Information from Drumheller Town Council Committee of the Whole Meeting
Monday, October 17, 2022
Drumheller Mayor Heather Colberg opened the meeting and made some opening announcements.
She noted some areas have been closed for berm construction and asked the public to stay away from these areas and off heavy equipment due to public safety concerns.
Members of the Drumheller and Region Transition Society (DARTS) Meteorites made a presentation to the committee to introduce themselves and the group to council. The Meteorites are a self-advocacy group for individuals with disabilities in the community. Their Annual General Meeting (AGM) will be held on Wednesday, October 26.
Travel Drumheller executive director Julia Fielding presented the committee with an update on the I Love Drumheller Valley campaign. An inaugural I Love Drumheller Valley Day was held on Thursday, October 13 at the Visitors Information Centre to celebrate community pride and spirit.
The campaign looks to help build on this spirit and pride, and help residents become ambassadors for the community and residents are encouraged to use hashtag ILoveDrumhellerValley on social media to enter a photo contest for a chance to win a “stay-cation” package.
Drumheller Public Library board representative Cheryl McNeil and Director of Library Services Emily Hollingshead presented the committee with the proposed Drumheller Library bylaws. The library board has passed all three readings of the bylaws and now is pending approval by council as, under the Library Act, a municipality may disallow bylaws by its municipal boards.
Some suggestions and feedback were given by council, and Ms. McNeil said she will bring this back to the board for further discussion prior to the bylaws being brought back for consideration and approval at an upcoming council meeting.
Economic Development manager Reg Johnston and ISL Engineering community planner Courtney Lawrence presented the committee with an update on the Drumheller Housing Strategy.
ISL has compiled data from the 2021 Census and the 2020 Housing Needs Assessment for this strategy. According to Census data, the population of Drumheller was 7,909 and declining, with a median age of 44 years; the fastest growing population segment those 65 and older.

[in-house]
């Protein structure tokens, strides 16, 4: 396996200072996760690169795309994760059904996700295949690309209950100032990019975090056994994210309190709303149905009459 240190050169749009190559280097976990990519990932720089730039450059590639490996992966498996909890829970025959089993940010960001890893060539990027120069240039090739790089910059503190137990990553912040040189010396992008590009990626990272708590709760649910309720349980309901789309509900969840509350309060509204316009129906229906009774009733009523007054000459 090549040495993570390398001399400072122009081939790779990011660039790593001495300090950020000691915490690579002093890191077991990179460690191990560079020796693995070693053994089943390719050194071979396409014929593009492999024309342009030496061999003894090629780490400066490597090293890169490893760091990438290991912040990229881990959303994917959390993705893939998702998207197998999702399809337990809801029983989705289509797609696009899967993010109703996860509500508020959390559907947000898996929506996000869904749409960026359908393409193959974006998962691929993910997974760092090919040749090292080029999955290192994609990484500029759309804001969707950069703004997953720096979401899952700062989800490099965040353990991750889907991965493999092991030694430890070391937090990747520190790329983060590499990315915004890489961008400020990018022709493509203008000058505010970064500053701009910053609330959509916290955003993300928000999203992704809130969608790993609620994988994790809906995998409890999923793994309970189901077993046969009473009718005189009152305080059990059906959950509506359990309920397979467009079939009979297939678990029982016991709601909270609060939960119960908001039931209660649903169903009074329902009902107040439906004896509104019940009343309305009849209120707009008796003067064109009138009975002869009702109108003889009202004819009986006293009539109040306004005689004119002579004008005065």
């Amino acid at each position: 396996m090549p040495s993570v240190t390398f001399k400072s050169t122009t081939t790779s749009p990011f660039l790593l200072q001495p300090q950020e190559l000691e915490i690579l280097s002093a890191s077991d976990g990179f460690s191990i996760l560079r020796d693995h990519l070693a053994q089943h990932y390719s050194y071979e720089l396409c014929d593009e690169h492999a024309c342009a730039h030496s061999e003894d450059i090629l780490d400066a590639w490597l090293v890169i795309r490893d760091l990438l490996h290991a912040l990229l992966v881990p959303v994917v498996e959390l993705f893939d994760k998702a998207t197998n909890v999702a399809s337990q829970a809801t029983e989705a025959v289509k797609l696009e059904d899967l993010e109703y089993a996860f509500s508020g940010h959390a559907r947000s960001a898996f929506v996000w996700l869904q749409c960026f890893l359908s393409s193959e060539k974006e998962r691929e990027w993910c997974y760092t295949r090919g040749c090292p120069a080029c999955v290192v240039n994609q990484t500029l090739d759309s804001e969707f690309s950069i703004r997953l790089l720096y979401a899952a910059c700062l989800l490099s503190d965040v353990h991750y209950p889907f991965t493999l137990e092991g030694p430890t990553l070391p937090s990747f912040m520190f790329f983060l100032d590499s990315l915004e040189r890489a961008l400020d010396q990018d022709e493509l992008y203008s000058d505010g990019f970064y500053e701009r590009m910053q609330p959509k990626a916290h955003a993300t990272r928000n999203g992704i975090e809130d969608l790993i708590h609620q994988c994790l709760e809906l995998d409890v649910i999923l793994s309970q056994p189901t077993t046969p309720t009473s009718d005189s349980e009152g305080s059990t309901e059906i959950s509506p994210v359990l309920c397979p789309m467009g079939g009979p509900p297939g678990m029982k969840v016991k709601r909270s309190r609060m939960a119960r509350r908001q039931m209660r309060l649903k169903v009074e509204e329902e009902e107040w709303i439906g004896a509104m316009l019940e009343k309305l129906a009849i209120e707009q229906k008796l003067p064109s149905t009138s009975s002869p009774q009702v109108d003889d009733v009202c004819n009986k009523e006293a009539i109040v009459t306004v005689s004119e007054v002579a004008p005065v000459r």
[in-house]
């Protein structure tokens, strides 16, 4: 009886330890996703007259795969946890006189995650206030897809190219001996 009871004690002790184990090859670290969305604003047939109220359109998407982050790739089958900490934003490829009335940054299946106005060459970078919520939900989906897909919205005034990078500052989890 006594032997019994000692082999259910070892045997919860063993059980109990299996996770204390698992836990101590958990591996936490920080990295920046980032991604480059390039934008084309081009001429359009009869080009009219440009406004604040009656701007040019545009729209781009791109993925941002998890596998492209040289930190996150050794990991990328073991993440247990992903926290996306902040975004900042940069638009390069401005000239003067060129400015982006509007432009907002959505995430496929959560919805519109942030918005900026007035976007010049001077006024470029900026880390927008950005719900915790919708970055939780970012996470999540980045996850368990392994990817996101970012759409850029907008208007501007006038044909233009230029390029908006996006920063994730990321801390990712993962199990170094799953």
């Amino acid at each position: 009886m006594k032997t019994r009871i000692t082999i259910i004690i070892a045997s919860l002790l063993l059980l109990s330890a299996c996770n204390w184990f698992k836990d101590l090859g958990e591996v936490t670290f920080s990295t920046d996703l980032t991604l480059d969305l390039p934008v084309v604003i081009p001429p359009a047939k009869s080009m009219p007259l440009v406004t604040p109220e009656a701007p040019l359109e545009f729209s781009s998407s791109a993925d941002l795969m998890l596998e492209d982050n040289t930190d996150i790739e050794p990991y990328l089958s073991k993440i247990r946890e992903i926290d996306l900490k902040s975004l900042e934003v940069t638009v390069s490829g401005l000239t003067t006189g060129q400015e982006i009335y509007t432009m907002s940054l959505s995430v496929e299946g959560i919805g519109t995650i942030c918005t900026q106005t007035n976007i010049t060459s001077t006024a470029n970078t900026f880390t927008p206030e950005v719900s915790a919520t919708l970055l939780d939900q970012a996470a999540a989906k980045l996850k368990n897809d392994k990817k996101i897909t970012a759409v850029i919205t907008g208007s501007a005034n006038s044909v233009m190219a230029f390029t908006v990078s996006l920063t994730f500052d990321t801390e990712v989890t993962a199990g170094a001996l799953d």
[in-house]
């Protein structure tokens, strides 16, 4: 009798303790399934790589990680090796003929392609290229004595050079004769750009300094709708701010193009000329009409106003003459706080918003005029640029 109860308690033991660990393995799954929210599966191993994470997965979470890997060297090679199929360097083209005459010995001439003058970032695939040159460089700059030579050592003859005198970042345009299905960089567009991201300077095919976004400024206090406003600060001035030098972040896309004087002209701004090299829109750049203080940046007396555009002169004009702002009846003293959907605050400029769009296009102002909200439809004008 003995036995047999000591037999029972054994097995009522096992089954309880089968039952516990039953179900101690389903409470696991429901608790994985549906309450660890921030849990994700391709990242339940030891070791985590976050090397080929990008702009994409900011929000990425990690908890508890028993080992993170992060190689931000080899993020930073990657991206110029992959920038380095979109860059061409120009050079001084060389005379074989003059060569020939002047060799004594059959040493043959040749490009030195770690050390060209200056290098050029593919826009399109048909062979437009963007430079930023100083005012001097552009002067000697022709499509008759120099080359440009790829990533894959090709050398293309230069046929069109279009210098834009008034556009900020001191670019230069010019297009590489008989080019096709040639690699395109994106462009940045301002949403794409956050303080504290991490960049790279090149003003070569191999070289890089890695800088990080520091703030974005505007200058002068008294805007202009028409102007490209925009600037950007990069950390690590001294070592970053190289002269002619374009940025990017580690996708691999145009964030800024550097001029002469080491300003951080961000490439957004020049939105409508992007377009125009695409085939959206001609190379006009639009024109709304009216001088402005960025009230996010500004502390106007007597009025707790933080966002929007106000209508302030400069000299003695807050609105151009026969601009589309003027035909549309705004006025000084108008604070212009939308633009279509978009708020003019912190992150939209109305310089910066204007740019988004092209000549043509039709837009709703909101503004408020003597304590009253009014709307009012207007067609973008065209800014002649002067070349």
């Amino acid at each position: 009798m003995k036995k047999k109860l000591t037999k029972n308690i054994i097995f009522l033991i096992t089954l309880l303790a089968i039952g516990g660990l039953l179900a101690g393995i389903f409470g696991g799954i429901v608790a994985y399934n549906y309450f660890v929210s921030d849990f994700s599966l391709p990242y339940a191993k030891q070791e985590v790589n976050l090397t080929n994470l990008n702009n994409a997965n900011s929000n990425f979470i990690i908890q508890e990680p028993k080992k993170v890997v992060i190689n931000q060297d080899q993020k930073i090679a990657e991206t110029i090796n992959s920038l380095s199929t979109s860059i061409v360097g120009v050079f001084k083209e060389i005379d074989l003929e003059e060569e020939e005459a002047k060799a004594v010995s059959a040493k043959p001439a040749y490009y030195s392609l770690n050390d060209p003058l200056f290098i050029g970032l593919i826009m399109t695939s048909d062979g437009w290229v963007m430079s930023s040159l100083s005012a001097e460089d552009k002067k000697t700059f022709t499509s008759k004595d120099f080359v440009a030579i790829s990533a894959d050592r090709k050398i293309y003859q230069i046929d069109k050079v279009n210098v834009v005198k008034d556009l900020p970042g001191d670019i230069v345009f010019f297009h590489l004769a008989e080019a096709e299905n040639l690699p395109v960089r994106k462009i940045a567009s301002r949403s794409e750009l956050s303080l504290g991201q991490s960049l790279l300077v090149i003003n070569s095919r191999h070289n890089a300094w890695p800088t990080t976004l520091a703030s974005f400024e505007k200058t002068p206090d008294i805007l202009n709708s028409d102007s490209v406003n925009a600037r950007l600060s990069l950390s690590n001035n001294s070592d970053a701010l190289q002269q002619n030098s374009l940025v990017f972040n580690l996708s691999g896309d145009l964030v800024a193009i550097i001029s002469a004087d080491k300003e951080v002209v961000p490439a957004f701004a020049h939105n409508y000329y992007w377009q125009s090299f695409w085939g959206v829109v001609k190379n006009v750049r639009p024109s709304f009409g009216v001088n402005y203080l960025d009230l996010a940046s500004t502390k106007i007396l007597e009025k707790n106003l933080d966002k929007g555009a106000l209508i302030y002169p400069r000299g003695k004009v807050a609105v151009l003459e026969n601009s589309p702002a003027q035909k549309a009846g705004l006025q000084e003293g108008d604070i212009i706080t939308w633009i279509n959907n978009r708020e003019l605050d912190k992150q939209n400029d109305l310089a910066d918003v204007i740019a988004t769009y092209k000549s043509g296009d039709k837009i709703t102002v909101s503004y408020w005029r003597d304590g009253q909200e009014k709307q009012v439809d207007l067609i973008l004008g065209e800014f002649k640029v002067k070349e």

The Housing Needs Assessment shows a majority, some 76.5 per cent of housing stock, are single-detached homes with three to four bedrooms, and which are more than 30 years old.
Feedback from two drop-in sessions held between July and August show affordable housing options for individuals and families, increased rental availability, short-term rentals, and worker’s housing are priorities for the community.
A community open house and survey are expected in late November to help further identify housing needs, and more current and up-to-date data from the 2021 Housing Needs Assessment is also pending prior to being the strategy being brought back to council for discussion.
Recreation, Arts, and Culture manager Darren Goldthorpe and RC Strategies project manager Steve Siawuta provided an update on the Parks and Recreation Master Plan.
Community engagements, including an open house and a resident survey are planned to help identify recreation needs in the community.
It is anticipated the master plan will be ready by early 2023, and will be shared with the public prior to coming before council for consideration and approval.
Chief Administrative Officer (CAO) Darryl Drohomerski and InterGroup Consultants Ltd presented the committee with the utility rate model analysis. InterGroup were retained to develop a utility rate model for water and wastewater utility rates for the next five years.
There is full cost recovery of water utility based on 2022 rates, however, the reserve fund is projected to decrease to fund a share of planned capital project costs, which Director of Infrastructure Services Dave Brett says this work has been in the works for quite some time.
Wastewater utility is projected to have significant revenue shortfalls based on the existing rates, and reserve funds are anticipated to reduce to $1.6 million by 2027 without amendments.
It is recommended to implement a phased approach to target full cost recovery by the end of 2027, increasing average annual rates by three per cent for water and six per cent for wastewater rates-which would equate to about an additional $5 per month, per year.
Director of Emergency and Protective Services Greg Peters, Mr. Brett, and Drumheller Resiliency and Flood Mitigation project director Deighen Blakely presented their respective quarterly reports.
Ms. Blakely noted a total of 10 properties identified for buyouts in west and central Rosedale and Nacmine have all been purchased; one house has been demolished, three sold for relocation, and one is scheduled for demolition later in the fall. It is expected the first two packages for 2023 tenders will be issued in the spring, with remaining tenders issued later in the summer 2023.
The committee adjourned to a closed session to discuss land planning and transaction and advice from officials.
Complete minutes from council meetings can be found on www.drumheller.ca once they have been adopted.